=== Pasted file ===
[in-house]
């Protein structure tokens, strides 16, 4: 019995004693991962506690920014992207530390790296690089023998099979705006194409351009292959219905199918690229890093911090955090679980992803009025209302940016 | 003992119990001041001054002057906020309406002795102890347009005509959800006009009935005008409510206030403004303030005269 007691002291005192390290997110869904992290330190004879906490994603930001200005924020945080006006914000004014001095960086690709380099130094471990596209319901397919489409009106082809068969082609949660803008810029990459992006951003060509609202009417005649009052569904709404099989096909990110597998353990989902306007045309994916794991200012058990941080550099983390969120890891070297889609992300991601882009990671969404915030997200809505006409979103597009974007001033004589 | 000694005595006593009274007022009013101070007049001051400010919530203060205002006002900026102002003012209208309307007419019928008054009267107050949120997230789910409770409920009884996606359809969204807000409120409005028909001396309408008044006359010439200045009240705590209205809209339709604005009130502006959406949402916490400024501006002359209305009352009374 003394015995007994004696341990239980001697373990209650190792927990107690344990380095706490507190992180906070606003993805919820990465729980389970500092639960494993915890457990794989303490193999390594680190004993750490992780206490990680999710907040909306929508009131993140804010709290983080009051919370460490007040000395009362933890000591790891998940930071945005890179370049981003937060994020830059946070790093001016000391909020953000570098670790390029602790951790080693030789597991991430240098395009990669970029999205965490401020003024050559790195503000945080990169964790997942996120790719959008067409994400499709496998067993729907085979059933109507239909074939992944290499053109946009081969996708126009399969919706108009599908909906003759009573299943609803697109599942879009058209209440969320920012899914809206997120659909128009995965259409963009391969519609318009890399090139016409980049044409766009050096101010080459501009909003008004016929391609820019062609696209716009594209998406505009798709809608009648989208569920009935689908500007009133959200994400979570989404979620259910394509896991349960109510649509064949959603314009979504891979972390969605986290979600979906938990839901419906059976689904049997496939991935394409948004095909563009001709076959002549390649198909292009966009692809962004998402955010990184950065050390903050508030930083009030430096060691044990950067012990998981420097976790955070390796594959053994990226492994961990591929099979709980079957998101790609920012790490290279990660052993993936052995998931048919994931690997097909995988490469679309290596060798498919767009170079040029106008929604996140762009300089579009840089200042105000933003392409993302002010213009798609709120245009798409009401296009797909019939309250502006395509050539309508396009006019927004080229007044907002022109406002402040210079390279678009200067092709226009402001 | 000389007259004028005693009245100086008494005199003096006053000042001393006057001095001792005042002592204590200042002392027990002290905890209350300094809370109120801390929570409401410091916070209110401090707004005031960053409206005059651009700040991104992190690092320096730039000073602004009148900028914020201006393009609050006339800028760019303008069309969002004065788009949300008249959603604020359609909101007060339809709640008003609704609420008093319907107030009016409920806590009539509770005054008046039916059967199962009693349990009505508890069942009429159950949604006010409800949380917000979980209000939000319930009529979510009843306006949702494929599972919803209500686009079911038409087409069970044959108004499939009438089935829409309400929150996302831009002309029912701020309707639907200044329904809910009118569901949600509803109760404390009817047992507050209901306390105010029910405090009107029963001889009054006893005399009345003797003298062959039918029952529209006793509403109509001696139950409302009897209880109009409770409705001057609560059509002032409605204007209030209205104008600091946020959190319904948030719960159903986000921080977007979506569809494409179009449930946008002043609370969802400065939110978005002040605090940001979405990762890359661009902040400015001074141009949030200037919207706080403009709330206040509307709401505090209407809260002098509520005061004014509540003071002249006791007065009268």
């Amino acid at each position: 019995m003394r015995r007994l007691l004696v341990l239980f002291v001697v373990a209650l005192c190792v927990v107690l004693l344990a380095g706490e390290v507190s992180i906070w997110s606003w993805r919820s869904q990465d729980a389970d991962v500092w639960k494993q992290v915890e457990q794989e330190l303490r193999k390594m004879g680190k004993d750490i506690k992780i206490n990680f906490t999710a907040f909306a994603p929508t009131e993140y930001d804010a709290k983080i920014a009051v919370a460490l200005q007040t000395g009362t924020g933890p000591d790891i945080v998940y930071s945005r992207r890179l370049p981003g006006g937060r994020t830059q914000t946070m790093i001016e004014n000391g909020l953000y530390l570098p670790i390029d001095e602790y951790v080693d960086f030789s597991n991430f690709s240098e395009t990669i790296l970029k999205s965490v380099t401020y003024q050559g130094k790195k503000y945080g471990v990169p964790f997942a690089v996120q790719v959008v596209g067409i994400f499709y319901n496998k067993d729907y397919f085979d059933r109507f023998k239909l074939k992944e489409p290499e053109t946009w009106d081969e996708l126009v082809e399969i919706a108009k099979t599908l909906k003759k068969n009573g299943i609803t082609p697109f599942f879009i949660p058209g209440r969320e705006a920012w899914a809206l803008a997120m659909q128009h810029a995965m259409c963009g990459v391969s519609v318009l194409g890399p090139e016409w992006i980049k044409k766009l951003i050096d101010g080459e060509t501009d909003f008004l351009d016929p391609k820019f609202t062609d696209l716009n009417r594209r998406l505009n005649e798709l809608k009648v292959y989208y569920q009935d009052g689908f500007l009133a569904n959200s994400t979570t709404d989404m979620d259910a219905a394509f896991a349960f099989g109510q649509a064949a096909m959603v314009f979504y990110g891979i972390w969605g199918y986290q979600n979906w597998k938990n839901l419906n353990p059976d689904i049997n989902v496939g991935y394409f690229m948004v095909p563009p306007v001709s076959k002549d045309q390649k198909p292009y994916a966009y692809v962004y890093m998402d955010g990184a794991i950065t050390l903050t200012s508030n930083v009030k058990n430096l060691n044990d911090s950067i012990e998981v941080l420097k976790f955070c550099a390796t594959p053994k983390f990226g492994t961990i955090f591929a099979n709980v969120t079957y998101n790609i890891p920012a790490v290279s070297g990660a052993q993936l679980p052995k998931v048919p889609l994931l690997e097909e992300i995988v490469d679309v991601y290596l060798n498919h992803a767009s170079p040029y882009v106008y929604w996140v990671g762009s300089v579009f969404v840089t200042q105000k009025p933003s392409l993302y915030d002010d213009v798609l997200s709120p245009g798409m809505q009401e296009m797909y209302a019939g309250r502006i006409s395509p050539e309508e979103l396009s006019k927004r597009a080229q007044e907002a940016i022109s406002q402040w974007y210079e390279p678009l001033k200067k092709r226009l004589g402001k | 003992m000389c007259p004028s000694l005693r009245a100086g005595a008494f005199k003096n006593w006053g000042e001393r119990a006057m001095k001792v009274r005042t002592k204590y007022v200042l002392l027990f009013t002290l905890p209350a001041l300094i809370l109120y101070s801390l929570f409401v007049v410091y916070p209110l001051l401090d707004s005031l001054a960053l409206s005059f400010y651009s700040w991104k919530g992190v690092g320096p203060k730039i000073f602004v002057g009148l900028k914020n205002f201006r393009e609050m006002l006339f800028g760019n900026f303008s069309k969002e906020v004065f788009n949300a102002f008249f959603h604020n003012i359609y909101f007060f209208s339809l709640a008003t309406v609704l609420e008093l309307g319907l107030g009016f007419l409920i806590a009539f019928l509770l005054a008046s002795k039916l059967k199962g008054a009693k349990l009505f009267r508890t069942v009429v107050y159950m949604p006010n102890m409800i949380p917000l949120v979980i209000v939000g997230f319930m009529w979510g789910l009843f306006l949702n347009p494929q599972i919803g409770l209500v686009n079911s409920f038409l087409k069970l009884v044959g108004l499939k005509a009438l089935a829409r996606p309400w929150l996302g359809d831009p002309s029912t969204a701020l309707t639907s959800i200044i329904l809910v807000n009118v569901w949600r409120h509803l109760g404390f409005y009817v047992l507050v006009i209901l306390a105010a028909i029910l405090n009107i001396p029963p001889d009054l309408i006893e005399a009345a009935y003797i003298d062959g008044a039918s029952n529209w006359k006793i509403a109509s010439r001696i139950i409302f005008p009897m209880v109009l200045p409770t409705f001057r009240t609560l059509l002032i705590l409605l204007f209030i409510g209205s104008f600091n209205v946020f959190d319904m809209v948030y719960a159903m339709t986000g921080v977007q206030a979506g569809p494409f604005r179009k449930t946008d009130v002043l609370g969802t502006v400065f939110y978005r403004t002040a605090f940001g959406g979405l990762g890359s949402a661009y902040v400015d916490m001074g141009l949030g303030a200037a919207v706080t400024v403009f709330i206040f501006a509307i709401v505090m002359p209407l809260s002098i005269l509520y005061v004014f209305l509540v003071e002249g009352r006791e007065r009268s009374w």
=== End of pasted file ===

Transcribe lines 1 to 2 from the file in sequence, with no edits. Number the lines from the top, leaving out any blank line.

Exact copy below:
[in-house]
């Protein structure tokens, strides 16, 4: 019995004693991962506690920014992207530390790296690089023998099979705006194409351009292959219905199918690229890093911090955090679980992803009025209302940016 | 003992119990001041001054002057906020309406002795102890347009005509959800006009009935005008409510206030403004303030005269 007691002291005192390290997110869904992290330190004879906490994603930001200005924020945080006006914000004014001095960086690709380099130094471990596209319901397919489409009106082809068969082609949660803008810029990459992006951003060509609202009417005649009052569904709404099989096909990110597998353990989902306007045309994916794991200012058990941080550099983390969120890891070297889609992300991601882009990671969404915030997200809505006409979103597009974007001033004589 | 000694005595006593009274007022009013101070007049001051400010919530203060205002006002900026102002003012209208309307007419019928008054009267107050949120997230789910409770409920009884996606359809969204807000409120409005028909001396309408008044006359010439200045009240705590209205809209339709604005009130502006959406949402916490400024501006002359209305009352009374 003394015995007994004696341990239980001697373990209650190792927990107690344990380095706490507190992180906070606003993805919820990465729980389970500092639960494993915890457990794989303490193999390594680190004993750490992780206490990680999710907040909306929508009131993140804010709290983080009051919370460490007040000395009362933890000591790891998940930071945005890179370049981003937060994020830059946070790093001016000391909020953000570098670790390029602790951790080693030789597991991430240098395009990669970029999205965490401020003024050559790195503000945080990169964790997942996120790719959008067409994400499709496998067993729907085979059933109507239909074939992944290499053109946009081969996708126009399969919706108009599908909906003759009573299943609803697109599942879009058209209440969320920012899914809206997120659909128009995965259409963009391969519609318009890399090139016409980049044409766009050096101010080459501009909003008004016929391609820019062609696209716009594209998406505009798709809608009648989208569920009935689908500007009133959200994400979570989404979620259910394509896991349960109510649509064949959603314009979504891979972390969605986290979600979906938990839901419906059976689904049997496939991935394409948004095909563009001709076959002549390649198909292009966009692809962004998402955010990184950065050390903050508030930083009030430096060691044990950067012990998981420097976790955070390796594959053994990226492994961990591929099979709980079957998101790609920012790490290279990660052993993936052995998931048919994931690997097909995988490469679309290596060798498919767009170079040029106008929604996140762009300089579009840089200042105000933003392409993302002010213009798609709120245009798409009401296009797909019939309250502006395509050539309508396009006019927004080229007044907002022109406002402040210079390279678009200067092709226009402001 | 000389007259004028005693009245100086008494005199003096006053000042001393006057001095001792005042002592204590200042002392027990002290905890209350300094809370109120801390929570409401410091916070209110401090707004005031960053409206005059651009700040991104992190690092320096730039000073602004009148900028914020201006393009609050006339800028760019303008069309969002004065788009949300008249959603604020359609909101007060339809709640008003609704609420008093319907107030009016409920806590009539509770005054008046039916059967199962009693349990009505508890069942009429159950949604006010409800949380917000979980209000939000319930009529979510009843306006949702494929599972919803209500686009079911038409087409069970044959108004499939009438089935829409309400929150996302831009002309029912701020309707639907200044329904809910009118569901949600509803109760404390009817047992507050209901306390105010029910405090009107029963001889009054006893005399009345003797003298062959039918029952529209006793509403109509001696139950409302009897209880109009409770409705001057609560059509002032409605204007209030209205104008600091946020959190319904948030719960159903986000921080977007979506569809494409179009449930946008002043609370969802400065939110978005002040605090940001979405990762890359661009902040400015001074141009949030200037919207706080403009709330206040509307709401505090209407809260002098509520005061004014509540003071002249006791007065009268």